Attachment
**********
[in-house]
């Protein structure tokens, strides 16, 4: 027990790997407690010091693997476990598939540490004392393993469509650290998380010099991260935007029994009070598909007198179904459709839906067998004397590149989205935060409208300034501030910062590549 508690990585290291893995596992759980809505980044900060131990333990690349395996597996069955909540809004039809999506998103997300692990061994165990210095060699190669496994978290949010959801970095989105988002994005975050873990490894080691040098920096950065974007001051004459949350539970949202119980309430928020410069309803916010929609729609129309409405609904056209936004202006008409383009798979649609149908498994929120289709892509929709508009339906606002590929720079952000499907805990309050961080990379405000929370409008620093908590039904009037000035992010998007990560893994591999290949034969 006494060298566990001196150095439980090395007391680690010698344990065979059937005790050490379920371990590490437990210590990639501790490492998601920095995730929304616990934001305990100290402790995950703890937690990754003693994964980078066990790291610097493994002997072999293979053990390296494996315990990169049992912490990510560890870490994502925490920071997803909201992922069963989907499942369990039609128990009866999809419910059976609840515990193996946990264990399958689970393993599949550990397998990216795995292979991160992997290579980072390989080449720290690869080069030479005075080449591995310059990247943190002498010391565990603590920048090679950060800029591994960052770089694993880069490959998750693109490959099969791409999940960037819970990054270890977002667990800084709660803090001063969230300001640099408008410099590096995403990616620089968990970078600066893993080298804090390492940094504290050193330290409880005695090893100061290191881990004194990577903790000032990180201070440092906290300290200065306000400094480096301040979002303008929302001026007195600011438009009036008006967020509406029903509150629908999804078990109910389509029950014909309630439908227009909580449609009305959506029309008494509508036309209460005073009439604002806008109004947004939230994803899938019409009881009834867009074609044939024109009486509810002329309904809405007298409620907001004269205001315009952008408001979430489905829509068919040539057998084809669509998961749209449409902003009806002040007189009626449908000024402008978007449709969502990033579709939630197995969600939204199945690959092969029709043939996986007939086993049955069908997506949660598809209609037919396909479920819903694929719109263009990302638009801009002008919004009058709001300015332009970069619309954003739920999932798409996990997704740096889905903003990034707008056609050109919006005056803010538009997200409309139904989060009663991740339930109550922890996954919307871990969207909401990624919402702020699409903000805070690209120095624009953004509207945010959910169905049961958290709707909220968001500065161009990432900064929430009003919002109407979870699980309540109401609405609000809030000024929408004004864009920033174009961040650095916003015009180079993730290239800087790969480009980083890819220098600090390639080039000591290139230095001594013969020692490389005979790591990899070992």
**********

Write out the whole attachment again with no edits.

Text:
[in-house]
């Protein structure tokens, strides 16, 4: 027990790997407690010091693997476990598939540490004392393993469509650290998380010099991260935007029994009070598909007198179904459709839906067998004397590149989205935060409208300034501030910062590549 508690990585290291893995596992759980809505980044900060131990333990690349395996597996069955909540809004039809999506998103997300692990061994165990210095060699190669496994978290949010959801970095989105988002994005975050873990490894080691040098920096950065974007001051004459949350539970949202119980309430928020410069309803916010929609729609129309409405609904056209936004202006008409383009798979649609149908498994929120289709892509929709508009339906606002590929720079952000499907805990309050961080990379405000929370409008620093908590039904009037000035992010998007990560893994591999290949034969 006494060298566990001196150095439980090395007391680690010698344990065979059937005790050490379920371990590490437990210590990639501790490492998601920095995730929304616990934001305990100290402790995950703890937690990754003693994964980078066990790291610097493994002997072999293979053990390296494996315990990169049992912490990510560890870490994502925490920071997803909201992922069963989907499942369990039609128990009866999809419910059976609840515990193996946990264990399958689970393993599949550990397998990216795995292979991160992997290579980072390989080449720290690869080069030479005075080449591995310059990247943190002498010391565990603590920048090679950060800029591994960052770089694993880069490959998750693109490959099969791409999940960037819970990054270890977002667990800084709660803090001063969230300001640099408008410099590096995403990616620089968990970078600066893993080298804090390492940094504290050193330290409880005695090893100061290191881990004194990577903790000032990180201070440092906290300290200065306000400094480096301040979002303008929302001026007195600011438009009036008006967020509406029903509150629908999804078990109910389509029950014909309630439908227009909580449609009305959506029309008494509508036309209460005073009439604002806008109004947004939230994803899938019409009881009834867009074609044939024109009486509810002329309904809405007298409620907001004269205001315009952008408001979430489905829509068919040539057998084809669509998961749209449409902003009806002040007189009626449908000024402008978007449709969502990033579709939630197995969600939204199945690959092969029709043939996986007939086993049955069908997506949660598809209609037919396909479920819903694929719109263009990302638009801009002008919004009058709001300015332009970069619309954003739920999932798409996990997704740096889905903003990034707008056609050109919006005056803010538009997200409309139904989060009663991740339930109550922890996954919307871990969207909401990624919402702020699409903000805070690209120095624009953004509207945010959910169905049961958290709707909220968001500065161009990432900064929430009003919002109407979870699980309540109401609405609000809030000024929408004004864009920033174009961040650095916003015009180079993730290239800087790969480009980083890819220098600090390639080039000591290139230095001594013969020692490389005979790591990899070992």